Books, Writing

Writing Apathy — Recognizing the Signs



Writing Apathy is a real and serious write-threatening condition. It can swoop down on the unsuspecting with its massive productivity-stealing claws at the first indication of a compromised work ethic. You may have been on a writing schedule consisting of 4,000+ words-a-day, only to suddenly find yourself staring at a blank screen while drool collects at the left corner of your mouth.

For days.

And you don’t care.

Don’t delay — recognizing the signs of writing apathy can be the first step to getting help.

Neglect of duties: This is the most obvious sign of the disease, since your writing output either drops dramatically, or completely ceases. You might skip your usual writing routine one day because you’re too busy, or just need a break. One afternoon then turns into two. A week passes. Fast forward three weeks, and you’re sitting on the couch watching re-runs of Party of Five while eating fistfuls of Berry-Bad-For-You cereal instead of pounding out words. Writing — something you used to make time for — has now taken a back seat to teen dramadies.

Lying: A writer suffering from writing apathy tends to cover up their illness. They may lie to loved ones or critique partners about their word counts (zero), hours spent on writing (zero), or with continued promises that a project is “being tweaked” (it’s not). They may also lie to themselves, believing that “thinking” about their writing equates to actual writing time. One must consider how much productive thinking can possibly take place when one’s mind is clouded with angst-filled, be-dimpled orphans. (See Party of Five reference above.)

Lawbreaking: Often, someone in the midst of writing apathy will start to take unintelligent risks, which almost always leads to getting in trouble with the laws of writing. During their now-rare writing moments, the writer may find themselves telling instead of showing, or hiding behind a forest of adverbs. In extreme moments, they may send off  a query for an unfinished manuscript “just to see.” Such deviances may result in public flogging via Query Shark, or even jail time. Worse, the writer now has a permanent record for bad writing choices.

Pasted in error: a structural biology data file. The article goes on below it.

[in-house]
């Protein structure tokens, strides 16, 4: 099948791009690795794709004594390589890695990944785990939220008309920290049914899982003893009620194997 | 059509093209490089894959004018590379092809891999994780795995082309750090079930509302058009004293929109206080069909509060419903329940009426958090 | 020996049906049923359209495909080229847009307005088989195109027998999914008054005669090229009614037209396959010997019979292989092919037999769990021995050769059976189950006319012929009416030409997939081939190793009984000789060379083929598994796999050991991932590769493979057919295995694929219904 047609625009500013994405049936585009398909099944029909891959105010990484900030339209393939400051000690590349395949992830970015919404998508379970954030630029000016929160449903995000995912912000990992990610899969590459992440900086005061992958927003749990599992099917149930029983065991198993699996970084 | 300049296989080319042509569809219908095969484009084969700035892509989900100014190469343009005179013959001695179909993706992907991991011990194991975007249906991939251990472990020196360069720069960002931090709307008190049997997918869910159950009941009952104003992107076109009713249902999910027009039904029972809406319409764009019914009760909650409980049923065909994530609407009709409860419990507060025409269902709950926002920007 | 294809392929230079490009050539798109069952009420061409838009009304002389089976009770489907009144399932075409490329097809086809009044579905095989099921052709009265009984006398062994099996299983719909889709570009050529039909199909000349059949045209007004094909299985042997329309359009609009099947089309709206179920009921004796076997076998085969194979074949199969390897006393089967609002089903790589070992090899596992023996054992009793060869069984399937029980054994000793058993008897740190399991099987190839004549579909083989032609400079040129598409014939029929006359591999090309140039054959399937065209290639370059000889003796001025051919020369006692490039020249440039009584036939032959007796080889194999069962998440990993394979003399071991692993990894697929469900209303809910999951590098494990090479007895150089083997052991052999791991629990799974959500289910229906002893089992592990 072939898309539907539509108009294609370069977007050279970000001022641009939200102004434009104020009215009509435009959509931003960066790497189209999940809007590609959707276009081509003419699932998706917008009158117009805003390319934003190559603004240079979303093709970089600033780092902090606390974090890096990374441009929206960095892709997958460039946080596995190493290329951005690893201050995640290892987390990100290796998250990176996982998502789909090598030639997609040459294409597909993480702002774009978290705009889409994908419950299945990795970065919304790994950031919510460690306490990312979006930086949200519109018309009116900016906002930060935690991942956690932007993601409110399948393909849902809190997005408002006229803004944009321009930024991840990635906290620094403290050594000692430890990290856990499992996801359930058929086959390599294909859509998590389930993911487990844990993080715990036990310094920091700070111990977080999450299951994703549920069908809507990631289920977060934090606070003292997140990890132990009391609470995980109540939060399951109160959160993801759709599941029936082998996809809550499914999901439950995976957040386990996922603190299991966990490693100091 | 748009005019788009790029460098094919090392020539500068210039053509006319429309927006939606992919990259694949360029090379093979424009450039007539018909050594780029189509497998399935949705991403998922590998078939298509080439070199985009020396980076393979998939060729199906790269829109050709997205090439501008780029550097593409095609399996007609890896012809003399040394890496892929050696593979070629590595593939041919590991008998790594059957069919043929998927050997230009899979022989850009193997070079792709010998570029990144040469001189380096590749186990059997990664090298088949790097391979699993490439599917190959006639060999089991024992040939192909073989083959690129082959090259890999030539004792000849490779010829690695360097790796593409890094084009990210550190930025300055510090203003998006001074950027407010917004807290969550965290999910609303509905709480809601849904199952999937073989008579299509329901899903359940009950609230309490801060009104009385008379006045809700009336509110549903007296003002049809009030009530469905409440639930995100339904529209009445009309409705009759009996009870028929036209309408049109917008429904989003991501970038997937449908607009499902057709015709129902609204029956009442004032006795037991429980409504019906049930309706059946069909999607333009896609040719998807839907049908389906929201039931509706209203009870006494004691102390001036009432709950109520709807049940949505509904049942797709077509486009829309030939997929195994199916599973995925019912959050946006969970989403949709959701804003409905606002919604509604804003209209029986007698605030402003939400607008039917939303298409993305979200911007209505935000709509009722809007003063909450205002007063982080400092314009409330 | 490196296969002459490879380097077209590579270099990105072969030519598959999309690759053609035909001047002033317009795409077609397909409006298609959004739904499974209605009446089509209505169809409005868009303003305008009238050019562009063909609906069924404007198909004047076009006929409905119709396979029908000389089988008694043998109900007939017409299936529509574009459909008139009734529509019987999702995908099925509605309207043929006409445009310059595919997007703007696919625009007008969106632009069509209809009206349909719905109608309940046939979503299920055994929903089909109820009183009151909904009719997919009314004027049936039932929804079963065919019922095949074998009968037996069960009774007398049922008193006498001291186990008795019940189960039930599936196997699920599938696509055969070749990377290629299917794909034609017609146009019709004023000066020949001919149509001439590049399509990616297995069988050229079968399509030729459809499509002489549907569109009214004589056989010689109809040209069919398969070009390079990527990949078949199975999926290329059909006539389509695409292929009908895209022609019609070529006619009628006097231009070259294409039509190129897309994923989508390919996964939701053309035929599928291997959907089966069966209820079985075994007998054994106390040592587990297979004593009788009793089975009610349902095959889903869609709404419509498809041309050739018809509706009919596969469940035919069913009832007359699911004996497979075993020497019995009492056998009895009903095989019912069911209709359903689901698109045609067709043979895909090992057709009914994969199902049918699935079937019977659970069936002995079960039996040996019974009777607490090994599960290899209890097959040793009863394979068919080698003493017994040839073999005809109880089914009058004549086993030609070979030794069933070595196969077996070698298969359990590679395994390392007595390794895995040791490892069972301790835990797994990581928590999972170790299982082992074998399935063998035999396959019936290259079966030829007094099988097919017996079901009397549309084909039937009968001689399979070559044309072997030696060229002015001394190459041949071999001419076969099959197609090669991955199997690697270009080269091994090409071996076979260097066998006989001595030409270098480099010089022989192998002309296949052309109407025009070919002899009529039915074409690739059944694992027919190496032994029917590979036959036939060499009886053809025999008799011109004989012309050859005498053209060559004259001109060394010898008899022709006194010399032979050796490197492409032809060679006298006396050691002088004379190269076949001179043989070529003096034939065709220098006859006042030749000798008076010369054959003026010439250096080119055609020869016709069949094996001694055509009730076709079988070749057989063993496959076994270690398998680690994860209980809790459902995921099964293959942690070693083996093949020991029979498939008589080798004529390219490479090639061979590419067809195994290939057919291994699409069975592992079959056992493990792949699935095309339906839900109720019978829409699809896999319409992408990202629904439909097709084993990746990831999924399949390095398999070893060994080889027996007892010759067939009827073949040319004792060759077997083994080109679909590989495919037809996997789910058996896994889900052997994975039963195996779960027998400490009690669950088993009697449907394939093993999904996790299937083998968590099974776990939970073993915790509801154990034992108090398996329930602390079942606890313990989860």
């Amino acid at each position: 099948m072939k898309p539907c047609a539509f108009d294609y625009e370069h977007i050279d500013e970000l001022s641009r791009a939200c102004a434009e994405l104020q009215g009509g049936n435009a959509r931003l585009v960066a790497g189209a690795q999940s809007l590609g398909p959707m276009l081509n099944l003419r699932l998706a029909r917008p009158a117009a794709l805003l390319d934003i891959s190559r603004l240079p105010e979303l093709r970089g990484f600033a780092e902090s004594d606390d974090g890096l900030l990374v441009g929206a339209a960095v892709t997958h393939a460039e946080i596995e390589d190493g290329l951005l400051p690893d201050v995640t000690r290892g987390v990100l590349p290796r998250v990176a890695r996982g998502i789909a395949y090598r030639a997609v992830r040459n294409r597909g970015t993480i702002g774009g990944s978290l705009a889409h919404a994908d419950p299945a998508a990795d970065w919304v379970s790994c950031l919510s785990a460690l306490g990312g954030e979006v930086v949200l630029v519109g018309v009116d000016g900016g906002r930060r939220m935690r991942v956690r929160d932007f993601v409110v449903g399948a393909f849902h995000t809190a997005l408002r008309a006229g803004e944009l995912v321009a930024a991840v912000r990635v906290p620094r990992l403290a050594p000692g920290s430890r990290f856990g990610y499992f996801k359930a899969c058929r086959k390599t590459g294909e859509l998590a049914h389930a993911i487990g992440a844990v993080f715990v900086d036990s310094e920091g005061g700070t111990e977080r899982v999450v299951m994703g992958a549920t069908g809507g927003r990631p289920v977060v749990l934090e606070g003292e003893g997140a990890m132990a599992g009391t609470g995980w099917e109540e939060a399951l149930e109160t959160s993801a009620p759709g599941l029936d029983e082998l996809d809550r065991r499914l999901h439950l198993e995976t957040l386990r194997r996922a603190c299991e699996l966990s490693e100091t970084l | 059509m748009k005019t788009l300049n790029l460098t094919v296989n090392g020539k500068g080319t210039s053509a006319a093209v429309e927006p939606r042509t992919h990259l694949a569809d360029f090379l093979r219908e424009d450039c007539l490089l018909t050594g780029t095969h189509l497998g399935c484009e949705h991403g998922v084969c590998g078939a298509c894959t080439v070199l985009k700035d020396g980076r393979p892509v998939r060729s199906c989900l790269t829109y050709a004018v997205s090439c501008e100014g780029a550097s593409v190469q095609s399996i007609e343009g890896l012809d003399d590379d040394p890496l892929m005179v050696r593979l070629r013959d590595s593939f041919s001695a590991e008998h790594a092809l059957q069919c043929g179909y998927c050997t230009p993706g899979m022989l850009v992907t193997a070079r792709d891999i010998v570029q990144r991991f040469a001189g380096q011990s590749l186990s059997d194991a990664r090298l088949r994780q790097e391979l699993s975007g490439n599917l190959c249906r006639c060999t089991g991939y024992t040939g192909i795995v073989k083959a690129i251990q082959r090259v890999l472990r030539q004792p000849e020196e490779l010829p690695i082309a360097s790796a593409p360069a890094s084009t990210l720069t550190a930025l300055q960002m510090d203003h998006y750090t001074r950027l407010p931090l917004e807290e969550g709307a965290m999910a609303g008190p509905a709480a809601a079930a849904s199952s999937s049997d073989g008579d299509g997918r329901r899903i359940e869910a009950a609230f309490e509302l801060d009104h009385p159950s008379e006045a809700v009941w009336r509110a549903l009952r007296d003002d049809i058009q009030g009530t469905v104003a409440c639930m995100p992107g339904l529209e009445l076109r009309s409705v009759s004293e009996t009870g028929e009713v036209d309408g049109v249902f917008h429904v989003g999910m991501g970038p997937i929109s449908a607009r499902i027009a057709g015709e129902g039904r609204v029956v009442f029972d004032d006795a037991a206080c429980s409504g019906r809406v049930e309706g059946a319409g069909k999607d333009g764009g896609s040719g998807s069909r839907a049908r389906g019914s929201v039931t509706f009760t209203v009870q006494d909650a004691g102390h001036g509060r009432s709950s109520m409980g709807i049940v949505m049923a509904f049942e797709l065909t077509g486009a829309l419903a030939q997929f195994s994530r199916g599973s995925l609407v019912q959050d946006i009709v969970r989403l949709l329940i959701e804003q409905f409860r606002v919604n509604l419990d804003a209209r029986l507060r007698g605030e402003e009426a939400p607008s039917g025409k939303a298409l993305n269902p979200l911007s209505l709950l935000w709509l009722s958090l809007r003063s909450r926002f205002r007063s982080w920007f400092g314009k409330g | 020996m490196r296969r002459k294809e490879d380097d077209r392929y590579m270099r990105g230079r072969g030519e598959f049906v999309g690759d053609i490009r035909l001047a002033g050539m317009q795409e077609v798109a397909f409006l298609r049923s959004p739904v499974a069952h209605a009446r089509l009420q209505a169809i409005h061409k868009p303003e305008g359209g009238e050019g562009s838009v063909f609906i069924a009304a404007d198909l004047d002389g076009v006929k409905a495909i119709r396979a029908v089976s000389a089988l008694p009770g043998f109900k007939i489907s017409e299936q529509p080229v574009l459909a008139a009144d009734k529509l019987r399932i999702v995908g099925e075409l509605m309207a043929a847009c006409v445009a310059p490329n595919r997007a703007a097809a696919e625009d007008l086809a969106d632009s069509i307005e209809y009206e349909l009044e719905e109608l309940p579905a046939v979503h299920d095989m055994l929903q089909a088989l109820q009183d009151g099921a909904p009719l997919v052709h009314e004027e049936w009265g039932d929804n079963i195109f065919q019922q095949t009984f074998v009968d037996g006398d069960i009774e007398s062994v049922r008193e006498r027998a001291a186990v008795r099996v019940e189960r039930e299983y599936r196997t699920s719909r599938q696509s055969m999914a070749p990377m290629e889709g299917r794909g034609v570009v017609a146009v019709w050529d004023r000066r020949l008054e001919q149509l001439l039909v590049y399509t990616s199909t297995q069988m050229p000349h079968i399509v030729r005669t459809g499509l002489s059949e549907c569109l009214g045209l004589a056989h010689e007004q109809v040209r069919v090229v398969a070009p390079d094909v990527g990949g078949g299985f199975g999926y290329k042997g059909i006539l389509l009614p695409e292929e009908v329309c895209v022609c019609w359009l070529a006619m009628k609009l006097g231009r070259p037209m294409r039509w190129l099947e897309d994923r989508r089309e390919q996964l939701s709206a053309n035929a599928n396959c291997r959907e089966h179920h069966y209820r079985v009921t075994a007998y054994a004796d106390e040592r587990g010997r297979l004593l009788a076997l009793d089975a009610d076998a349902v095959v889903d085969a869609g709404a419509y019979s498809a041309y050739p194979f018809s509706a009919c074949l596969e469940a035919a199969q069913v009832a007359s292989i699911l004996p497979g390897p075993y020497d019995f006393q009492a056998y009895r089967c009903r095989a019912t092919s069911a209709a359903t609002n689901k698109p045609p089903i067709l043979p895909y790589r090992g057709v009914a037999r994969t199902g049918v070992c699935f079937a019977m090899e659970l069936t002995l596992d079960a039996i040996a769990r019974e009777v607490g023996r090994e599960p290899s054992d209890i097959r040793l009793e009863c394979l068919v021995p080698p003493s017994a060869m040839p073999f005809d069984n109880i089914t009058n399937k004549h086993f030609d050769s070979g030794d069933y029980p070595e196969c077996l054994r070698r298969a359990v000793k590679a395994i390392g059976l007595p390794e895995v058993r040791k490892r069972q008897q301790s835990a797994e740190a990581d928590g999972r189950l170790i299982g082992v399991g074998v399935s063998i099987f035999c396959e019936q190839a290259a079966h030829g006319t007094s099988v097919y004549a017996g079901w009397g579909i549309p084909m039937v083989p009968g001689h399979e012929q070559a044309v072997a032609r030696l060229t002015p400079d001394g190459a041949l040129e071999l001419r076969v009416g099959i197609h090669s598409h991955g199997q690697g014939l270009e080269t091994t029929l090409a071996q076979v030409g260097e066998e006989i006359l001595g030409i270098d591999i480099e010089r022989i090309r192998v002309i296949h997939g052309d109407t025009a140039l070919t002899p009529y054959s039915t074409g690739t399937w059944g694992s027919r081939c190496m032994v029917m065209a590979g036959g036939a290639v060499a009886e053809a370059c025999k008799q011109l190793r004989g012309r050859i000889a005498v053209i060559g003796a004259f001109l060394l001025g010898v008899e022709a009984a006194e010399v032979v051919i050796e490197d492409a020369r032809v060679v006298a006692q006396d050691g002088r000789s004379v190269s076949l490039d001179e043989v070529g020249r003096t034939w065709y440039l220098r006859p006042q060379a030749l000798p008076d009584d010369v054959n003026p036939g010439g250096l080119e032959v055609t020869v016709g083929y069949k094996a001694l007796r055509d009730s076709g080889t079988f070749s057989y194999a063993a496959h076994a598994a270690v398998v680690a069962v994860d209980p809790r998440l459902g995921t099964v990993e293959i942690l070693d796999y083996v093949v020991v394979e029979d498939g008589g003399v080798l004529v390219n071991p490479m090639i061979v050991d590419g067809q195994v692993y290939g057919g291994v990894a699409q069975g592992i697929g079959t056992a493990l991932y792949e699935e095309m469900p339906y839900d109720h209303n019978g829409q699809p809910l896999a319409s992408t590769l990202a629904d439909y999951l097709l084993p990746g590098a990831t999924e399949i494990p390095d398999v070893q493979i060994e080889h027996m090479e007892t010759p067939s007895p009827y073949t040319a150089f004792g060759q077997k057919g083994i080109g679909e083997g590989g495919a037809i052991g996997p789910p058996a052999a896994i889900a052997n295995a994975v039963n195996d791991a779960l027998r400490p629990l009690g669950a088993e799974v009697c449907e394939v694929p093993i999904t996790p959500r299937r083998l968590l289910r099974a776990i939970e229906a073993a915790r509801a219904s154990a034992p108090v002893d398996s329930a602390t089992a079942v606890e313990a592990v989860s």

Personality Changes: A writer may start avoiding places they used to frequent, including: Twitter lit chats, writing groups, open mike night at their old roommate’s garage, and any place where the word “symbolizes” is uttered more than ten times in an hour. They may become angry if someone mentions J.K. Rowling’s days spent writing in a coffee shop (“She was addicted to cranberry scones, people!”), and declare the success of The Hunger Games as a manufactured fluke. They may also appear well-rested.

Tolerance: After awhile, a person experiencing writing apathy will find that their tolerance for not-writing goes up. They may no longer feel guilty twinges or subtle enthusiasm regarding their works-in-progress. They’ll stop counting the days since they last wrote. They may decide to take up curling.

~Demonstrating any or all of these signs is a good indication that you have writing apathy. However, don’t despair. There IS help available for those who seek it.


On Tap for Get Inspired Monday Curing Your Writing Apathy

*Find me on Twitter @amandahoving

48 thoughts on “Writing Apathy — Recognizing the Signs”

  1. Just last night I thought maybe a little junk TV might do me some good. I opted for a bowl of cereal instead (what does it mean if you eat it in the dark?). But, in my defense, I did get a little writing done before I dug into the Cheerios.

    I love this warning sign: They may also appear well-rested. I guess as long as I have dark circles under my eyes and the need for several cups o’coffee in the morning, I’m still in the game.